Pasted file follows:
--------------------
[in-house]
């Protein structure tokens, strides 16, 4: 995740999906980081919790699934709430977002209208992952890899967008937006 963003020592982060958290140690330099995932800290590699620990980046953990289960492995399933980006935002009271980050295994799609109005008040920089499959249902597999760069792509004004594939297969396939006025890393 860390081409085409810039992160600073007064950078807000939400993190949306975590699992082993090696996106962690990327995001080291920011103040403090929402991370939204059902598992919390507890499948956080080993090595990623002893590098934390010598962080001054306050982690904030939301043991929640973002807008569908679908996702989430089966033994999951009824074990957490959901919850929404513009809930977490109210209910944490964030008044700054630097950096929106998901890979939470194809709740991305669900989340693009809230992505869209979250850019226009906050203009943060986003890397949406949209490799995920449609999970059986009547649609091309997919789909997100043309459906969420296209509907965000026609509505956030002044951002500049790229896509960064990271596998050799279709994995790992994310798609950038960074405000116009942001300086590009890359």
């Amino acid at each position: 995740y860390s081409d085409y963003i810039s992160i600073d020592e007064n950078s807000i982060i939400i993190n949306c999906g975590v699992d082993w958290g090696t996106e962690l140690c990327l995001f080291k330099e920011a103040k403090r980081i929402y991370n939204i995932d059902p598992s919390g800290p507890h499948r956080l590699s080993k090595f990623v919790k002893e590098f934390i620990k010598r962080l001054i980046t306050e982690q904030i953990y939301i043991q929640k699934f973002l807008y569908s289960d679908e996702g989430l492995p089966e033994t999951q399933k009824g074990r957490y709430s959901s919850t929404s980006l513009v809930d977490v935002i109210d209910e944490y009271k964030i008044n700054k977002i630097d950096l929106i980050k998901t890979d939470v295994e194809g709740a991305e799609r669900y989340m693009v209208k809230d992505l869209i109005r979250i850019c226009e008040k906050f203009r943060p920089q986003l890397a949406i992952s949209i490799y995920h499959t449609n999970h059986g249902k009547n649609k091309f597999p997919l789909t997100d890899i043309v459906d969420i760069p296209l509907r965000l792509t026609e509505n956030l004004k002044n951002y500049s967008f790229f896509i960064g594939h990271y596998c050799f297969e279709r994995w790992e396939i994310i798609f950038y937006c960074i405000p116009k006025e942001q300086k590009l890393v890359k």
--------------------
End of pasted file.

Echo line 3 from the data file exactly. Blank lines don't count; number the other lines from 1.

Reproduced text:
């Amino acid at each position: 995740y860390s081409d085409y963003i810039s992160i600073d020592e007064n950078s807000i982060i939400i993190n949306c999906g975590v699992d082993w958290g090696t996106e962690l140690c990327l995001f080291k330099e920011a103040k403090r980081i929402y991370n939204i995932d059902p598992s919390g800290p507890h499948r956080l590699s080993k090595f990623v919790k002893e590098f934390i620990k010598r962080l001054i980046t306050e982690q904030i953990y939301i043991q929640k699934f973002l807008y569908s289960d679908e996702g989430l492995p089966e033994t999951q399933k009824g074990r957490y709430s959901s919850t929404s980006l513009v809930d977490v935002i109210d209910e944490y009271k964030i008044n700054k977002i630097d950096l929106i980050k998901t890979d939470v295994e194809g709740a991305e799609r669900y989340m693009v209208k809230d992505l869209i109005r979250i850019c226009e008040k906050f203009r943060p920089q986003l890397a949406i992952s949209i490799y995920h499959t449609n999970h059986g249902k009547n649609k091309f597999p997919l789909t997100d890899i043309v459906d969420i760069p296209l509907r965000l792509t026609e509505n956030l004004k002044n951002y500049s967008f790229f896509i960064g594939h990271y596998c050799f297969e279709r994995w790992e396939i994310i798609f950038y937006c960074i405000p116009k006025e942001q300086k590009l890393v890359k």